Pick whatever year you want since a formalized education system has been set up so that the everyday person has access to lower and higher education.


This issue is crazy.

And stupid.

And wasted energy.


I am certainly not going to suggest that the existing education system is perfect.

In fact … I may actually suggest that one of the issues today is probably a reflection of how the education system has already responded to business ‘demands’ <or societal pressure for ‘measured results’>.


What I mean by that is an unfortunate result of trying to match up with business is that information and skills have been segregated into discrete disciplines in order to manage them more effectively for student learning <i.e., math is separated from science is separated from English is separated from history>.


We have attempted to create silos of isolated disciplines in the minds of students and have assumed that they will assimilate and integrate this information successfully to solve real problems in life and work <this is a mirror of today’s business acumen of ‘specialized expertise’ rather than general knowledge>.

right versus convenientUnfortunately this has happened despite the fact that cognitive learning studies suggest that only a few students can learn efficiently via “silos of information.”


Even fewer can apply what they’ve learned to experience and practice.


I don’t argue that today’s job market requires some skills … but if you agree that those skills include some level of proficiency in technical, critical-thinking and problem-solving skills … well … how is that different than the past?


Please note.

I sometimes believe we confuse the true definition of skill.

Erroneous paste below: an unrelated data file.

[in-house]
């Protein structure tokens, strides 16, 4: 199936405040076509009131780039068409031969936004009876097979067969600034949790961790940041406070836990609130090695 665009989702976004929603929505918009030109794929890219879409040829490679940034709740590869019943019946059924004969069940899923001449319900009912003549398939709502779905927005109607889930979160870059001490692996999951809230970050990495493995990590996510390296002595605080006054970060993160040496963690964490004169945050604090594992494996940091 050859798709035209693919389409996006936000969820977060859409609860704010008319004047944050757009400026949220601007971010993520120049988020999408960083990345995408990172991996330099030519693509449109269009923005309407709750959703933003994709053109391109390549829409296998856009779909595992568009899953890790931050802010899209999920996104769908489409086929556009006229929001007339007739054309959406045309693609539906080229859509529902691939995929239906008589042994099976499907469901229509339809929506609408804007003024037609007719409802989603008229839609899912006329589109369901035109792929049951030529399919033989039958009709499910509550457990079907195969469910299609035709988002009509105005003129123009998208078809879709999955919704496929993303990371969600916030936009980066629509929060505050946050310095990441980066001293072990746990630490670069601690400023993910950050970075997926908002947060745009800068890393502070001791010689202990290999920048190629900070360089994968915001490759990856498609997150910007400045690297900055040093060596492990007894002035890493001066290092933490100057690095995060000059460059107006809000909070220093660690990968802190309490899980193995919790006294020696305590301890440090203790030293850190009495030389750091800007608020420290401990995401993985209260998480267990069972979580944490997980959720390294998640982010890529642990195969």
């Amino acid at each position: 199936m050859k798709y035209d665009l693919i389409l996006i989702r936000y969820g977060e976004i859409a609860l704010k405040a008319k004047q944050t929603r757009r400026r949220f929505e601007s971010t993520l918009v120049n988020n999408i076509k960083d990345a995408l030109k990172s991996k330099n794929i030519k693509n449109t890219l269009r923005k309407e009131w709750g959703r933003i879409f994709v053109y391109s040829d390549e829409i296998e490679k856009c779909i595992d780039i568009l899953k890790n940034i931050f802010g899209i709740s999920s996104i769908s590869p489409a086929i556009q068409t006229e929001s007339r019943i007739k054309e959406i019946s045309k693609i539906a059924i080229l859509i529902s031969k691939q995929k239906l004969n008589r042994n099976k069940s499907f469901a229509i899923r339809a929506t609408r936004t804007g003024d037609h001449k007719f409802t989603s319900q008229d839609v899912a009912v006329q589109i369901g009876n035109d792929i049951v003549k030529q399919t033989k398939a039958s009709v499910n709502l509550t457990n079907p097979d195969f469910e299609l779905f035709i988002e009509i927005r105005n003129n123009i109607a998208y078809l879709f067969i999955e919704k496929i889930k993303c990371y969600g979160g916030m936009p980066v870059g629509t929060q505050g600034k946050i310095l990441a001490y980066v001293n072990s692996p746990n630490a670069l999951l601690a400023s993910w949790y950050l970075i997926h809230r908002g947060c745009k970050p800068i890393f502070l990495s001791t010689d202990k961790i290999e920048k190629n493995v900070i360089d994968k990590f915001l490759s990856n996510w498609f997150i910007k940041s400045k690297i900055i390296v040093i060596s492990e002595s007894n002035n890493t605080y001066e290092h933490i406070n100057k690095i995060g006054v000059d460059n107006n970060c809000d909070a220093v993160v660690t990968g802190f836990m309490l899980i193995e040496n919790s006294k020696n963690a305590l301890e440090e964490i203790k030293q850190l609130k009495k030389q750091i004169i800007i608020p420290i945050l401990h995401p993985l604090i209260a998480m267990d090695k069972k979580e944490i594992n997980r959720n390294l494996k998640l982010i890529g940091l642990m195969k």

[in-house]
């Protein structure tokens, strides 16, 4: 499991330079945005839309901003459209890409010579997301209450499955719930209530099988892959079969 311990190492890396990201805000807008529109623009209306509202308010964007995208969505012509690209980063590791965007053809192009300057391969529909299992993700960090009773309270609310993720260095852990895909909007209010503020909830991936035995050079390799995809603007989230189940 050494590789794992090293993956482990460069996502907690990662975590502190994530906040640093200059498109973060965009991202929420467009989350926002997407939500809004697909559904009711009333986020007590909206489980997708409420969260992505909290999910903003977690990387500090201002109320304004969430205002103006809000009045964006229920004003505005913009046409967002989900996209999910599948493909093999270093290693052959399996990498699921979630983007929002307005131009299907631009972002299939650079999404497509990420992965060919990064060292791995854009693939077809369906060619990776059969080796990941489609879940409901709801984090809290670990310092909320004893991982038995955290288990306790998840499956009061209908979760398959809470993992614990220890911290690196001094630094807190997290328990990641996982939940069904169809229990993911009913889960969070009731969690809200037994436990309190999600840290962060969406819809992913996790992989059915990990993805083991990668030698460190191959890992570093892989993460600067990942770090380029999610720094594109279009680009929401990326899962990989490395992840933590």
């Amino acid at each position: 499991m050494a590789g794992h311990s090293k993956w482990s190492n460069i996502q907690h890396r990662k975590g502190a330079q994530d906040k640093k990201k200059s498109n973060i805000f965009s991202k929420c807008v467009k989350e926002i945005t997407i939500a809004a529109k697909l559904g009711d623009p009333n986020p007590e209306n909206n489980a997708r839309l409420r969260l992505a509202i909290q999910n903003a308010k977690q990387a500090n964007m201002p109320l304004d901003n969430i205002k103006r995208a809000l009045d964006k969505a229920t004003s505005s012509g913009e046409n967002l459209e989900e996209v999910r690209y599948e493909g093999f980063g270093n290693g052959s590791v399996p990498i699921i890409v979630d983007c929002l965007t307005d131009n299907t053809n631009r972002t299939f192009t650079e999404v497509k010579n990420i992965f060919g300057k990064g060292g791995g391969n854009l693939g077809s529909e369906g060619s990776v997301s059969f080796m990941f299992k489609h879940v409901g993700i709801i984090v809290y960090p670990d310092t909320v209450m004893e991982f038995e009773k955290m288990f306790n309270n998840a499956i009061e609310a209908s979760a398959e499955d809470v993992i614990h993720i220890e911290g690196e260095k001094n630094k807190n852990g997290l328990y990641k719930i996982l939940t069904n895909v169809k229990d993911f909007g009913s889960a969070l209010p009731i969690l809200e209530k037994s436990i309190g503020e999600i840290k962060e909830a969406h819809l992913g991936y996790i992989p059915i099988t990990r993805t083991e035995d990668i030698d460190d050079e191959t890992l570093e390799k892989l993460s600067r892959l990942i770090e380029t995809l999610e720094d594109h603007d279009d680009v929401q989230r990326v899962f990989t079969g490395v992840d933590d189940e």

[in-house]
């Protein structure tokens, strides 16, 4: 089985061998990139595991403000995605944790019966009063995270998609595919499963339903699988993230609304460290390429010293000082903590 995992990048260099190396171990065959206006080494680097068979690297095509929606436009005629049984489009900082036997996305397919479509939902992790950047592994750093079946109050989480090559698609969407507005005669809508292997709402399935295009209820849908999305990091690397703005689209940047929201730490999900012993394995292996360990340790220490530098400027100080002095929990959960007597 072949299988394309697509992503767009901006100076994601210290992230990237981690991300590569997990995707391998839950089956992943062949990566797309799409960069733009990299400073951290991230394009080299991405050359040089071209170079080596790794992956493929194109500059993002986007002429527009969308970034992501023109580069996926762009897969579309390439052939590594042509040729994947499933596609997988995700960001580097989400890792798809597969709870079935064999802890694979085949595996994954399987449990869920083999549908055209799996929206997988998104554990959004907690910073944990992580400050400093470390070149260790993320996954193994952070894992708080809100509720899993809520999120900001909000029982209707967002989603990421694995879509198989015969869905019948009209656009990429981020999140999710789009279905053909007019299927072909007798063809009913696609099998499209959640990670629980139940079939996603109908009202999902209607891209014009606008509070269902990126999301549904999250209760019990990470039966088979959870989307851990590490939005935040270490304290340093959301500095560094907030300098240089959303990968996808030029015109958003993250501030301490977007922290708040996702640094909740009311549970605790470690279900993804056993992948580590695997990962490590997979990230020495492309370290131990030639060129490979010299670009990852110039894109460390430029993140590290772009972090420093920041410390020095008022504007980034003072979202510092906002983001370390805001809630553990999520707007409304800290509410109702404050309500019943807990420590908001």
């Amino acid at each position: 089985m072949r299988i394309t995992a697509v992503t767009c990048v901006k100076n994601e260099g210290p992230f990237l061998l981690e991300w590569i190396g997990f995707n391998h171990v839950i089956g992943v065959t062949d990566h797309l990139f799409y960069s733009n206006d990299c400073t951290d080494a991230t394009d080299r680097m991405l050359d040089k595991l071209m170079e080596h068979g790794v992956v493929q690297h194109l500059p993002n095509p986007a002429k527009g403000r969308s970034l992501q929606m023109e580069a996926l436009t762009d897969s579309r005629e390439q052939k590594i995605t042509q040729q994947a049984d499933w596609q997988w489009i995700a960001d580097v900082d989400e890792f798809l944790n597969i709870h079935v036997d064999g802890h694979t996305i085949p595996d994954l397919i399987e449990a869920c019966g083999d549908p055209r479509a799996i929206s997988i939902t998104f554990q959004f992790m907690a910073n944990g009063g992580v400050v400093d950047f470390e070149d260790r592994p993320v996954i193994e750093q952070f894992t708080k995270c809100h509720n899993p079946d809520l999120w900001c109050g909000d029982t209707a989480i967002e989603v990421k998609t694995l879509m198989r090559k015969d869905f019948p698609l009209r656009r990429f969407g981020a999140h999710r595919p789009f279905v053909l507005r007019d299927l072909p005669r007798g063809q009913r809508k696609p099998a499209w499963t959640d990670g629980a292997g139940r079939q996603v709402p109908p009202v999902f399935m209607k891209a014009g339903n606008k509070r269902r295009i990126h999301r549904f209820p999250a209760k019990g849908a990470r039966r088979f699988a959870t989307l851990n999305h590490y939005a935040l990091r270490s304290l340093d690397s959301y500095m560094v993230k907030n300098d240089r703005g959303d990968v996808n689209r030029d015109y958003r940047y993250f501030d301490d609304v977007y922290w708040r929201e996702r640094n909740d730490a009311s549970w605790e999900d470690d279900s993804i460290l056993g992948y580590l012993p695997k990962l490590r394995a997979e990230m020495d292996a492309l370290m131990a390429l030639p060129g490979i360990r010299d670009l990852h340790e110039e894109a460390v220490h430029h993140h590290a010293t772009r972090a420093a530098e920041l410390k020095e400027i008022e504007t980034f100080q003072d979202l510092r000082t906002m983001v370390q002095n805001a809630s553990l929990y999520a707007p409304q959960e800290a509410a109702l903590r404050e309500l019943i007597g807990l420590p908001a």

We so often silo the definition within some incredibly tight constraint of learning and application of that learning that we overlook the fact skills are almost inevitably driven by the Pareto rule … the 80/20 rule.

80 percent of skill is proficiency in just that skill … while 20 percent is proficiency in … well … anything else but that.


Am I suggesting schools dedicate 80% of the curriculum to a specific skill for a student? Nope.

Because the young are 100% curious.


And curriculum should be dedicated to filling that 100% to the brim. Life places you on the journey and you start moving mentally. As you travel … and frankly the farther and faster you travel the better for your mind … the closer and closer you get to the 80/20 mix and your particular area of expertise.


But … and there is a really BIG but here … if you agree with this thought … 80/20 of a plus sized learning is significantly different than 80/20 of a regular sized or even a ‘skill focused’ sized learning.


And while it’s fair to urge young people to gain ‘specific basic business skills’ … schools play a larger role in preparing children for productive careers … they also prepare children for a productive Life.education civilization





Simplistically … if you could guarantee me that every child will not only know what they will be good at and happy doing at the age of 10 to 12 … then I will change the entire education system to focus their skill development on that.

But that is not realistic nor is it Life.


Oh. I will also take a moment and point out another thing to businesses trying to outsource their training to schools.

If you want to suggest that a 10 to 12 year old should be beginning to decide what direction they want to take in Life I will point out that I believe about 50% of the people I began my employment with ultimately ended up in a completely different job in a completely different industry.


Most were qualified … it just wasn’t what they wanted to do forever. My point? 50% of 20something year olds did not know what they wanted to be, an do, when they grew up. And they were out of school.


And you know what?

Businesses know that.

In fact in the good ole days the incoming training was actually to help you decide whether this was the right job for you.

Gobs of people are qualified to do just about anything.

But gobs of people don’t want to do ‘just anything.’




Therefore … focusing on specific career skills without the knowledge of how the world operates intellectually is not fair … to the children nor to the world itself <let alone businesses I may add>.


If we do such a thing … will businesses then assume the responsibility to teach their young employees about Life?


Will we give businesses the responsibility for shaping thinking <without bias>?


How about amassing knowledge beyond their specific expertise as a way to better become thinkers in their own expertise?